Microsoft’s UEFI Plans an Attack on the Environment, Not Just GNU/Linux (All in the Name of ‘Security’)
Financial security to Microsoft, environmental disaster for the rest
Summary: The lesser-realised problem with machines that are made to include TiVoization for Microsoft compliance; more “security” FUD from Microsoft
IT has been a while since we last wrote about the UEFI scandal [1, 2]. Nothing has actually been resolved, despite the comforting sense that the authorities have been informed and Microsoft issued a statement (which was no reassurance).
Several years ago we wrote some articles about the impact of Windows Vista on the environment, but it wasn’t until someone from Asia pointed this out that we realised TiVoization seriously impedes reuse:
Consumers Don’t Own Computers “Designed for Windows 8″, and They Go to Landfills Earlier (Side Effects of “Trusted Computing”)
Microsoft Windows 8 alpha is released and downloadable. But no, I am not recommending it. Nor am I denouncing it in favor of GNU/Linux (well, not in this article anyway). What you should be aware of and concerned about as a consumer is those machines labeled as “Designed for Windows 8″. Much more so if you care about the environmental and humanitarian problems caused by e-wastes, for these machines will end up much faster as e-wastes than the ordinary machines manufactured now.
Machines labeled as “Designed for Windows 8″ have to support UEFI. UEFI is said to have many nice features, which I am not knowledgeable about and will not discuss. But I can assure you that one of those features is a downright hoax, scam, and lie. The “secure boot” feature in UEFI is claimed to make your computer more secure by disallowing intrusions from untrusted sources. This and certain other features in UEFI are important elements of Trusted Computing, a mechanism advocated by Microsoft and other big IT companies. The claim is that booting a computer from an untrusted source (such as a tux usb key which has applications in tourism, education, environment preservation, LOHAS, and ethics) is a security threat and should be avoided.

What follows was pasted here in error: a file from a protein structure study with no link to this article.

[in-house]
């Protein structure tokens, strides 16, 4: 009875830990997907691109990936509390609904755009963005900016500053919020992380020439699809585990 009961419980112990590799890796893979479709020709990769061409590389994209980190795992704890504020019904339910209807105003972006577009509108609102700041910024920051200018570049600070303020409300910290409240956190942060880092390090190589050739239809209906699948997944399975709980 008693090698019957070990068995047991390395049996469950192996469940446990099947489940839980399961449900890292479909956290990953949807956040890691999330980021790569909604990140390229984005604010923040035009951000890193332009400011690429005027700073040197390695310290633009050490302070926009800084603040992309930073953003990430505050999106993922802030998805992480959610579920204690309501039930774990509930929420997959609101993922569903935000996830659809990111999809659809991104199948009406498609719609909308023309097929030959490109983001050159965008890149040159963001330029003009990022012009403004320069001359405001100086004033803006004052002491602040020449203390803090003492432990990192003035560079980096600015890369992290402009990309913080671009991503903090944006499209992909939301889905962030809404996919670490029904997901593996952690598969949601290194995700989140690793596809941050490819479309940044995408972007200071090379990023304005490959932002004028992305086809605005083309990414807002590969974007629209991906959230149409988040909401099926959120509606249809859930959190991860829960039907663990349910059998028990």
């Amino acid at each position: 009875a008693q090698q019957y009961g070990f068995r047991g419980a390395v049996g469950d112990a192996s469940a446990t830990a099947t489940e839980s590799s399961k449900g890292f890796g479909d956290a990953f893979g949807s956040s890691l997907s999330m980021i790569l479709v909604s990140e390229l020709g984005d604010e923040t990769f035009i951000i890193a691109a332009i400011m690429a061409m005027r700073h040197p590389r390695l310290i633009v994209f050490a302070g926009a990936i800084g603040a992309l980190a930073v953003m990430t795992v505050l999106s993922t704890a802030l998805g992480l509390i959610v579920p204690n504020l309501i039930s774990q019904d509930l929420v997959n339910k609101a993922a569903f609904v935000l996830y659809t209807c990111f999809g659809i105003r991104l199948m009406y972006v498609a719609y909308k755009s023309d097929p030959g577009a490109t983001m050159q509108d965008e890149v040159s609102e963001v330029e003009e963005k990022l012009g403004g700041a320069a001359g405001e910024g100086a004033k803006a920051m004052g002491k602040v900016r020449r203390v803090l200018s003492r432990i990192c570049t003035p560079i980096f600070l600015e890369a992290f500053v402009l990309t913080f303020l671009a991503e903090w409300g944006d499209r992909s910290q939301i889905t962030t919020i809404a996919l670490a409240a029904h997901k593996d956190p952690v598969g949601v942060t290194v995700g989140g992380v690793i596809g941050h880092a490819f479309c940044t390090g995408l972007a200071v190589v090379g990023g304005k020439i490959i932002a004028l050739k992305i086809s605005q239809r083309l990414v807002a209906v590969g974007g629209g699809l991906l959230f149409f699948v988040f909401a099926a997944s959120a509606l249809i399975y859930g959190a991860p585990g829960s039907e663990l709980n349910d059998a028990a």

There is just one tiny problem: it’s not you, the consumer, who gets to decide who is to trust. The propaganda claims that the consumers are too dumb (well, ok, actually phrased in a much more polite way) to make their own decisions about whom to trust. (“Microsoft or Chao-Kuei?”) Software booting from an untrusted source may contain rootkit, for example, which would gain absolute control of your computer. The real, unsaid intention, however, is to prevent consumers from using alternative players and readers on alternative operating systems to circumvent the human-right infringing and infamous Digital Rights Management. If the big IT companies let you decide whom to trust, then they cannot trust you as a DRM-abiding consumer. With the secure booting mechanism in UEFI, the IT companies finally can trust that you will not be able to ask your computer to do what is best in your interest, for example exercising your fair use right and other rights requested in the digital consumer bill of right.
This abusive behaviour from Microsoft (and Apple) should not be tolerated silently because it is yet another example of using “security” to pass new and self-serving rules that harm everyone’s freedom. In a similar vein, Microsoft is smearing the free Web browsers/competition, very much as usual (although the competition does not quite do that itself). This latest attack too uses “security” and to quote The Register:
Microsoft has unveiled a website aimed at raising awareness of browser security by comparing the ability of Internet Explorer, Mozilla Firefox, and Google Chrome to withstand attacks from malware, phishing, and other types of threats.
Your Browser Matters gives the latest versions of Firefox and Chrome a paltry 2 and 2.5 points respectively out of a possible score of 4. Visit the site using the IE 9, however, and the browser gets a perfect score. IE 7 gets only 1 point, and IE 6 receives no points at all. The site refused to rate Apple’s Safari browser in tests run by The Register.
We recently saw how Microsoft's friend used "security" to derail Free/open source adoption in Bristol. █